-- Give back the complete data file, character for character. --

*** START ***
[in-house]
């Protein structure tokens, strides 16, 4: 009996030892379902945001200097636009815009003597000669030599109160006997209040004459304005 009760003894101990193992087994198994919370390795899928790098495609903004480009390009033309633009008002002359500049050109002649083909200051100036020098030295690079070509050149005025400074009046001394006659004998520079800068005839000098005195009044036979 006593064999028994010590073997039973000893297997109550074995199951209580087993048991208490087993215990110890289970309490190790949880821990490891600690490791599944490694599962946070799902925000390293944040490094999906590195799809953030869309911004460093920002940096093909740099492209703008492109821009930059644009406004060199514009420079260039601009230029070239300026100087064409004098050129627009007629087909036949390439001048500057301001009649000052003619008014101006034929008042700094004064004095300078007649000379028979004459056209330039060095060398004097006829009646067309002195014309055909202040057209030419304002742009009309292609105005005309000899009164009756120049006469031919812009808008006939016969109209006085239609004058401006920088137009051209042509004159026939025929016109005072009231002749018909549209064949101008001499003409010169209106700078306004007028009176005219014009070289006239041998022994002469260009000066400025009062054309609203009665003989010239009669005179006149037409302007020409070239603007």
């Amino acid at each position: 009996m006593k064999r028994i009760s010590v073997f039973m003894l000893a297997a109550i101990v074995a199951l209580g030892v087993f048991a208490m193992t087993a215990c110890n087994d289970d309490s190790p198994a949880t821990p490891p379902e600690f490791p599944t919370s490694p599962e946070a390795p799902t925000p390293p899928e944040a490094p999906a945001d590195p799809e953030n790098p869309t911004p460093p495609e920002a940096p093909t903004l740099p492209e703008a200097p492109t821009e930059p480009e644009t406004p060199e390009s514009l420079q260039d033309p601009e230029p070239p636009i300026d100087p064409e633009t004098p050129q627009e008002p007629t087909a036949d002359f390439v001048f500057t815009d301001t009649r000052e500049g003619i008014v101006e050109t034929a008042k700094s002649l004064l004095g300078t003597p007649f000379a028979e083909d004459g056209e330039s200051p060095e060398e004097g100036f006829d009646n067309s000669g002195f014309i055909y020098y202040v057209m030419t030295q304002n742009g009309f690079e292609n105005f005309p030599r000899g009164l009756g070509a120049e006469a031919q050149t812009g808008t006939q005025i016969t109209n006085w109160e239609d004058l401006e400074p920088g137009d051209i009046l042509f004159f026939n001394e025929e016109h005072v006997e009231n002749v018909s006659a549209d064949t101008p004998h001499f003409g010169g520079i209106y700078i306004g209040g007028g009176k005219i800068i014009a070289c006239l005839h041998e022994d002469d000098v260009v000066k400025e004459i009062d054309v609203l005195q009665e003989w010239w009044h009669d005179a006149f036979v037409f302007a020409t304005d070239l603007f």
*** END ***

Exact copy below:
[in-house]
């Protein structure tokens, strides 16, 4: 009996030892379902945001200097636009815009003597000669030599109160006997209040004459304005 009760003894101990193992087994198994919370390795899928790098495609903004480009390009033309633009008002002359500049050109002649083909200051100036020098030295690079070509050149005025400074009046001394006659004998520079800068005839000098005195009044036979 006593064999028994010590073997039973000893297997109550074995199951209580087993048991208490087993215990110890289970309490190790949880821990490891600690490791599944490694599962946070799902925000390293944040490094999906590195799809953030869309911004460093920002940096093909740099492209703008492109821009930059644009406004060199514009420079260039601009230029070239300026100087064409004098050129627009007629087909036949390439001048500057301001009649000052003619008014101006034929008042700094004064004095300078007649000379028979004459056209330039060095060398004097006829009646067309002195014309055909202040057209030419304002742009009309292609105005005309000899009164009756120049006469031919812009808008006939016969109209006085239609004058401006920088137009051209042509004159026939025929016109005072009231002749018909549209064949101008001499003409010169209106700078306004007028009176005219014009070289006239041998022994002469260009000066400025009062054309609203009665003989010239009669005179006149037409302007020409070239603007």
């Amino acid at each position: 009996m006593k064999r028994i009760s010590v073997f039973m003894l000893a297997a109550i101990v074995a199951l209580g030892v087993f048991a208490m193992t087993a215990c110890n087994d289970d309490s190790p198994a949880t821990p490891p379902e600690f490791p599944t919370s490694p599962e946070a390795p799902t925000p390293p899928e944040a490094p999906a945001d590195p799809e953030n790098p869309t911004p460093p495609e920002a940096p093909t903004l740099p492209e703008a200097p492109t821009e930059p480009e644009t406004p060199e390009s514009l420079q260039d033309p601009e230029p070239p636009i300026d100087p064409e633009t004098p050129q627009e008002p007629t087909a036949d002359f390439v001048f500057t815009d301001t009649r000052e500049g003619i008014v101006e050109t034929a008042k700094s002649l004064l004095g300078t003597p007649f000379a028979e083909d004459g056209e330039s200051p060095e060398e004097g100036f006829d009646n067309s000669g002195f014309i055909y020098y202040v057209m030419t030295q304002n742009g009309f690079e292609n105005f005309p030599r000899g009164l009756g070509a120049e006469a031919q050149t812009g808008t006939q005025i016969t109209n006085w109160e239609d004058l401006e400074p920088g137009d051209i009046l042509f004159f026939n001394e025929e016109h005072v006997e009231n002749v018909s006659a549209d064949t101008p004998h001499f003409g010169g520079i209106y700078i306004g209040g007028g009176k005219i800068i014009a070289c006239l005839h041998e022994d002469d000098v260009v000066k400025e004459i009062d054309v609203l005195q009665e003989w010239w009044h009669d005179a006149f036979v037409f302007a020409t304005d070239l603007f």